I play mostly blitz and stick to a particular style (as black- stonewall +variations and as white just an f-pawn attacking style). It's pretty wild but I manage to surprise higher ranking players on occasion. I can see where patience and insight would be helpful but I could use a guiding hand.

My Games (username: matos305)

https://www.chess.com/live/game/2993096036?username=matos305

https://www.chess.com/live/game/2993081444?username=matos305

https://www.chess.com/live/game/2993071952?username=matos305

closed as too broad by Dag Oskar Madsen, Brian Towers, Glorfindel, Herb Wolfe, Phonon Aug 12 at 22:28

Please edit the question to limit it to a specific problem with enough detail to identify an adequate answer. Avoid asking multiple distinct questions at once. See the How to Ask page for help clarifying this question. If this question can be reworded to fit the rules in the help center, please edit the question.

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    I think we need to have a debate on meta to decide what to do with people asking to analyse their games. Providing a competition game with the player's own reflexions and asking for qualified opinions is one thing, dropping links to some internet blitz games is another one. I mean, most often I don't even spend time analysing my own blitz games ! – Evargalo Aug 9 at 11:59
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    A link dump asking for analysis might be better suited for reddit. It would be helpful if you at least posted the PGN. – Herb Wolfe Aug 9 at 16:23
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    This is just too broad. If the OP asks specific questions like "I did X here, would Y have been better" that would be fine, but asking for a full game analysis is not. – Jan Doggen Aug 10 at 7:28
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    @Evargalo This meta question somewhat adresses that. It seems to be more about specific game moments (moves) than analyzing an entire game (the objection I posted here). – Jan Doggen Aug 10 at 7:32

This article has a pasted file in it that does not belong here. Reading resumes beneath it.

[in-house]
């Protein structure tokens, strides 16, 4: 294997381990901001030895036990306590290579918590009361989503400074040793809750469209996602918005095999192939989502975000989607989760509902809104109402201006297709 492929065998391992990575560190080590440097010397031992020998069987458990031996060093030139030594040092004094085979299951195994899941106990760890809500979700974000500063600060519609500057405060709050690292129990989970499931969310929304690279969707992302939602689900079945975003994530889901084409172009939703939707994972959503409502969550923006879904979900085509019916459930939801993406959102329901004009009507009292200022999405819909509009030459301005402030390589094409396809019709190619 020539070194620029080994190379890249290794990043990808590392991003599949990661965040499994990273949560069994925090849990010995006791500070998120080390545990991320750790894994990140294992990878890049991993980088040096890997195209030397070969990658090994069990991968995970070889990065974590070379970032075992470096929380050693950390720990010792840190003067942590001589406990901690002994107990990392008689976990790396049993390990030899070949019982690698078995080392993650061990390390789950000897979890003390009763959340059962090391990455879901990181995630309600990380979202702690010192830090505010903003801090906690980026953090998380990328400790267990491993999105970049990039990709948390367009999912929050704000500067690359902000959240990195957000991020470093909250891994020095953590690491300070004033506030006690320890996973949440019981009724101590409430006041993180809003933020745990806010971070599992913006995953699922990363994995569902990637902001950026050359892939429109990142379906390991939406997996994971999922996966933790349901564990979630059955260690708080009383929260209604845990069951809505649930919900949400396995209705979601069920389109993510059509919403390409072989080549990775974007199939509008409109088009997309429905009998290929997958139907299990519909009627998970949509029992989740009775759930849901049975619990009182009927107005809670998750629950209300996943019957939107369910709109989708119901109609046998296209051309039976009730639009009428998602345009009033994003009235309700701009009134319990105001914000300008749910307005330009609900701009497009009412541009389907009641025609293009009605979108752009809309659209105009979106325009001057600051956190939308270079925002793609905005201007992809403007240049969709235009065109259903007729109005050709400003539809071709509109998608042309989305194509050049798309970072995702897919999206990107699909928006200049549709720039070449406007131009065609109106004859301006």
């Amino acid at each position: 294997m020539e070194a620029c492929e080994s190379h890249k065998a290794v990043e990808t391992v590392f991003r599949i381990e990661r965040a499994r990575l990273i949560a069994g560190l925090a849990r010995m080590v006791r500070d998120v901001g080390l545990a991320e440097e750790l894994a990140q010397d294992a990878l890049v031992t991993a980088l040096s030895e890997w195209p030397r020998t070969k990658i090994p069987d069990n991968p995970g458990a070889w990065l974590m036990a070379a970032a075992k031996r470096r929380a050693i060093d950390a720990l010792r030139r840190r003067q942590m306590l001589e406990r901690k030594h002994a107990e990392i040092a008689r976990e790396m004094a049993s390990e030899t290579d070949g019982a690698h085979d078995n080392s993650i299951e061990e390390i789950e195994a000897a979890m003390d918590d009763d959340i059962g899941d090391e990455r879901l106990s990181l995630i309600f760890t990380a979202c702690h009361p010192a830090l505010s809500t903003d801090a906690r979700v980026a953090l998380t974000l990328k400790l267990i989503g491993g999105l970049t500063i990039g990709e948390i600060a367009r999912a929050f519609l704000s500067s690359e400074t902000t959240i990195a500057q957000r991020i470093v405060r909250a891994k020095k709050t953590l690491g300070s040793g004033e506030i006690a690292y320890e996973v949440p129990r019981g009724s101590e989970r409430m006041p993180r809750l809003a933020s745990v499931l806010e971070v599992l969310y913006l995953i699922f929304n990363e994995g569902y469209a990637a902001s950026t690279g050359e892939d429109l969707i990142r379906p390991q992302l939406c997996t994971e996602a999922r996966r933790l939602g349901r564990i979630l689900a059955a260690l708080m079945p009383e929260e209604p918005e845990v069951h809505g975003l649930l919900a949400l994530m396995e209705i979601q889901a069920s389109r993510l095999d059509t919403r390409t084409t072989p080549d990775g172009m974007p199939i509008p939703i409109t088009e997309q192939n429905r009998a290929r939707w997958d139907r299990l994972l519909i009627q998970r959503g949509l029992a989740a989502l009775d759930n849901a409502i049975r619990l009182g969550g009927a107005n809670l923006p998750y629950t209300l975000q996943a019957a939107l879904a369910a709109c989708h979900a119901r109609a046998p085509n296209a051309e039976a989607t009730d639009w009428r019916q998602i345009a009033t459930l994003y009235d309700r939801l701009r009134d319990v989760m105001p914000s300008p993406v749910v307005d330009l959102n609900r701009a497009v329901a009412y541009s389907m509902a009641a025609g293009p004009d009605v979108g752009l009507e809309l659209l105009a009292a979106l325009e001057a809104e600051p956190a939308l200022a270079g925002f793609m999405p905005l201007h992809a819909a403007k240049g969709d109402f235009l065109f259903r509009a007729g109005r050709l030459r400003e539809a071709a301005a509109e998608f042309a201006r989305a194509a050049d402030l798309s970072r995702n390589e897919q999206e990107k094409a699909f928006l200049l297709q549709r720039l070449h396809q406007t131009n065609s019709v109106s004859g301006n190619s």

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    Note that this question also suffers from having to go elsewhere to see what the issue is. For answers that definitely is a close reason on SE sites ('Not an answer' or 'Link-only answer'). For questions I suggest the same; the intention of SE sites is to be standalone Q&A repositories. – Jan Doggen Aug 10 at 7:34

Regarding the stonewall game:

White played the opening poorly and after 10. Nb3?! (unclear what that knight is doing here), black has a very comfortable position. However 10....a6 is just weakening the queenside without any need.

At this point, you really do want to play something active that will eventually free your cramped position. Both 10... b6 or 10....e5 look like decent options and should free your position.

Your idea with Ng4 (and certainly the knight sacrifice) looks overly optimistic to me. You are not going to mate on that side of the board easily against normal defense.


The Scotch game. Another inaccurate piece sacrifice. At least I would have expected Bxb2 to develop a piece.

After that plenty of tactical blunders from both sides. A computer analysis should be able to point these out. I focus on other mistakes that are hard to see with computers. If you are attacking, generally (and particularly if you are material down) you want to avoid simplifications and exchange of pieces. Moves like 12. Nxd4 or 18. Ne6 should therefore be checked carefully.


The Scandinavian:

By far the most normal of these three games. No attack going on. You should play this positionally and be concerned with not losing pawns and with positioning your pieces actively.

  1. Ne5 looks pseudoactive: the knight looks good there for a moment, but does not really threaten anything and will be challenged soon. Potentially more serious is that you exchange your light squared bishop and stay with the worse dark squared bishop.

  2. Qa4 would win a piece.

After 16. 0-0-0 0-0-0 would be a good time to assess the position and come up with a new plan. You are a pawn down and should at least try to position your pieces as active as possible. However within the next couple of moves, you position your pieces just to protect your own pawns, put your bishop on the poor square f4 (Be3 might have been better) and give black the open d file for the rook. Not surprisingly you lose more pawns and are just lucky at the end for black blundering a piece.


Always difficult to give an assessment based on a couple of games only. In your case I would recommend to be less optimistic in your attacks/sacrifices. Even if you end up winning now, against stronger opponents I doubt it works all that often.

Something to look out for could be piece activity and how to improve this. See what good/weak bishops are and how to get/prevent them, etc.